Environment Secretary Liz Truss, who met with US Secretary of Agriculture Tom Vilsack in Washington, said the move would allow farmers to start exporting British beef to the United States’ 300 million consumers for the first time since restrictions on beef imports from the EU were lifted in 2014.
The restrictions on lamb are expected to be lifted in early 2017.
“We already export nearly £2 billion of food and drink to the USA every year, but we want to grow our exports even further and give our businesses more opportunities,” said Mrs Truss, describing the negotiations as ‘positive’.
Last October NFU President Meurig Raymond pressed the US Department of Agriculture (USDA) to open up lamb and beef trade.
On his return, he urged the Secretary of State to visit officials in Washington to resolve outstanding US concerns.
The UK submitted a 1,000 page dossier last week to USDA, detailing the safety and quality of British beef and lamb.
NFU livestock board chairman Charles Sercombe said: “Re-opening the US beef and lamb market to UK imports would be an important confidence building measure for the British livestock sector. The US is potentially a huge and affluent market that has strong links to the UK as we share history and language.
“Securing access is one thing but building the market is another. We know we have a great product and story to tell and that our grass-fed beef and lamb is up there with the best in the world.
"The NFU asks that all those interested in selling beef and lamb in the US are afforded as much help as they need from the UK Government, AHDB and producers to market the product to US consumers. We are currently well placed to exploit any US/EU trade deal and negotiating on our own could delay access.”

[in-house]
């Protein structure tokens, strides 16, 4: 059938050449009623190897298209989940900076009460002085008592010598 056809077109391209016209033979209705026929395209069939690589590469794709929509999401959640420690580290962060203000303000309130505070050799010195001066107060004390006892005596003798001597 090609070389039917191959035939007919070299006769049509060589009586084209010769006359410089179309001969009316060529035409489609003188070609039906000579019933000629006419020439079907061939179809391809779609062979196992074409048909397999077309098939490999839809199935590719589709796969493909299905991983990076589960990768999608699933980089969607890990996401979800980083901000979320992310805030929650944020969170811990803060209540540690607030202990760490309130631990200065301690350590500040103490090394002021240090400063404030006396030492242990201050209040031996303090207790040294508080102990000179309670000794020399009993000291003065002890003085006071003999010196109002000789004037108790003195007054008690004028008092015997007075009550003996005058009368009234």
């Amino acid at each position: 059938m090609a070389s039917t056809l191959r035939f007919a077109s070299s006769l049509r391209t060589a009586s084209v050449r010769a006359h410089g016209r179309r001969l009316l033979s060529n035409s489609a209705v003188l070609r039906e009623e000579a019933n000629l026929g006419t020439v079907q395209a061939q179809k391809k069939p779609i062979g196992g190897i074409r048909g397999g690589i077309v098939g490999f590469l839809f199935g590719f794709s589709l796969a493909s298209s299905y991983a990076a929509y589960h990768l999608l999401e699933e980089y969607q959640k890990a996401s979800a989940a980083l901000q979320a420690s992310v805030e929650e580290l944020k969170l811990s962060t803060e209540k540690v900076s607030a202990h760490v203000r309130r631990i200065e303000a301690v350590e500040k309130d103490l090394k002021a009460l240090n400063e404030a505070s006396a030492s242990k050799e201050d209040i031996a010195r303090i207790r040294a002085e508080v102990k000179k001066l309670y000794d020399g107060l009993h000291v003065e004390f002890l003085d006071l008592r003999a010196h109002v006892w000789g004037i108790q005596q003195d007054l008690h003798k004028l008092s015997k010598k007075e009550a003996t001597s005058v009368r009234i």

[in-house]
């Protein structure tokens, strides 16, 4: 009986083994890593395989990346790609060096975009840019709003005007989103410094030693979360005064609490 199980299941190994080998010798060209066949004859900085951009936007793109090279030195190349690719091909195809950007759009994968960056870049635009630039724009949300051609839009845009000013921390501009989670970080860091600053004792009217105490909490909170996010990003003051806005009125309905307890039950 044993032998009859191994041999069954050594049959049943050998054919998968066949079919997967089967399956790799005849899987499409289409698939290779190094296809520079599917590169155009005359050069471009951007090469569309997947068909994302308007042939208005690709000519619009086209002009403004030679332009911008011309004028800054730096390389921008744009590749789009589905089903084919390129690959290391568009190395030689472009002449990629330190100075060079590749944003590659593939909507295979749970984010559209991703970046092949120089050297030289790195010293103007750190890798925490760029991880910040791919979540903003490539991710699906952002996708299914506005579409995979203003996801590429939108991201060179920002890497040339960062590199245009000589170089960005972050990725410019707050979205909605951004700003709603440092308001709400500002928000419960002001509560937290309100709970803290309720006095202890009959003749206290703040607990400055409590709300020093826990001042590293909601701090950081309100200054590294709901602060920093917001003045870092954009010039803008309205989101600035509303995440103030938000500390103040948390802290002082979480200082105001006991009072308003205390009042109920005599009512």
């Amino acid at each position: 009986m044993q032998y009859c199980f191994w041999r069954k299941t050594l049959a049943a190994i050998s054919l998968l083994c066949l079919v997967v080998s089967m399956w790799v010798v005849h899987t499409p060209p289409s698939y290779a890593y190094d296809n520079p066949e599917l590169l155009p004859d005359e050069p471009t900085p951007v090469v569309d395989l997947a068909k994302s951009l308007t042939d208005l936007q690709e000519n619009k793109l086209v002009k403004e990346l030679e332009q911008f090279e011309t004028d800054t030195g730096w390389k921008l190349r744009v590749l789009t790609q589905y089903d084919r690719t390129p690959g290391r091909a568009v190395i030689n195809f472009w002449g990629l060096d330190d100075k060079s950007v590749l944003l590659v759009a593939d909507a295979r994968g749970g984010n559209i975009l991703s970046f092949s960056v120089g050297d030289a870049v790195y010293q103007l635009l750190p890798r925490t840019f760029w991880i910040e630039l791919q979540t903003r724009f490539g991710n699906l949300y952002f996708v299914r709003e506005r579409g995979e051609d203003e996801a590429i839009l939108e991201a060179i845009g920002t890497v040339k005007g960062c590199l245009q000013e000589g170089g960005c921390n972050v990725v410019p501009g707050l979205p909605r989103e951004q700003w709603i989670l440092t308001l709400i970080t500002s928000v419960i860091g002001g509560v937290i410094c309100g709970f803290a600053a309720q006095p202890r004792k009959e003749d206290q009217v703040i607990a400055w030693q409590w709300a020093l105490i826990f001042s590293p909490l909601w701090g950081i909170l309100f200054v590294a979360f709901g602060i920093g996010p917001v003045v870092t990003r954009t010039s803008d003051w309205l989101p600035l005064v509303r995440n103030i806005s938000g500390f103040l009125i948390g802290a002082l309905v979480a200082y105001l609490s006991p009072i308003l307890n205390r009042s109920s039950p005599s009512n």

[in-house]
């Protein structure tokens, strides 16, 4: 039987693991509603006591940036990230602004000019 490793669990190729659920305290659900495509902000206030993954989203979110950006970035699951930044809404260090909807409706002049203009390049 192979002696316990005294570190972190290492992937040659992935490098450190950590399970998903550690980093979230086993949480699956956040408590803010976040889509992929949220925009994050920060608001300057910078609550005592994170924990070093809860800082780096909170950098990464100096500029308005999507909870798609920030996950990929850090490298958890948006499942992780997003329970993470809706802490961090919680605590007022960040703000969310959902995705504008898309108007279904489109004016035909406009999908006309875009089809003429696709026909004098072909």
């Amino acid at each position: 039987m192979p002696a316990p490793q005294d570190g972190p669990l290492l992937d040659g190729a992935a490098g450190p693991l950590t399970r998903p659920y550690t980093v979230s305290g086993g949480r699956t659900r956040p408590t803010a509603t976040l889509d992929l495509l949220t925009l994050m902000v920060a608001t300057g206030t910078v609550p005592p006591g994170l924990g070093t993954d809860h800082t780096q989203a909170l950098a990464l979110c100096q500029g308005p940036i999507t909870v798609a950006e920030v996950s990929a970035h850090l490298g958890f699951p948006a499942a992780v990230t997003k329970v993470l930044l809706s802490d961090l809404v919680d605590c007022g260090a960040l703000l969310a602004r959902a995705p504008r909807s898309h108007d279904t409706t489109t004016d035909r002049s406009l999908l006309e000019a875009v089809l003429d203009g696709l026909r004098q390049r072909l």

Mrs Truss, who is also campaigning to stay within the EU, said leaving the union could affect future trade deals.
"These negotiations take a long time to conclude and require a great deal of effort and paperwork, which is why it is dangerous to take for granted the access we already have to the European market of 500 million people," she added.
"Our EU membership gives our beef and lamb farmers easy and tariff-free trade that was worth £600m last year. With 40 per cent of all the lamb we produce going to Europe, losing our full access to the single market would have severe consequences for British farmers."
Mr Sercombe called on the Government and authorities to resolve any ‘technical issues’ as soon as possible and to involve the whole supply chain.
“This might involve inspections to processing facilities,” he added.
“Timetables need to be as short as possible. Lamb in 2017 is encouraging - let’s not let a lack of ambition or Government support hold this up or delay it.
“However, average lamb consumption per head in the US is relatively small so targeting our promotion of both UK beef and lamb will be critical identifying the right consumers and areas of the US will be important. Strategic planning should start now which involves talking to retailers, food service and import agents.”
The Environment Secretary was visiting the US as part of a worldwide Food is GREAT campaign to champion British food and drink.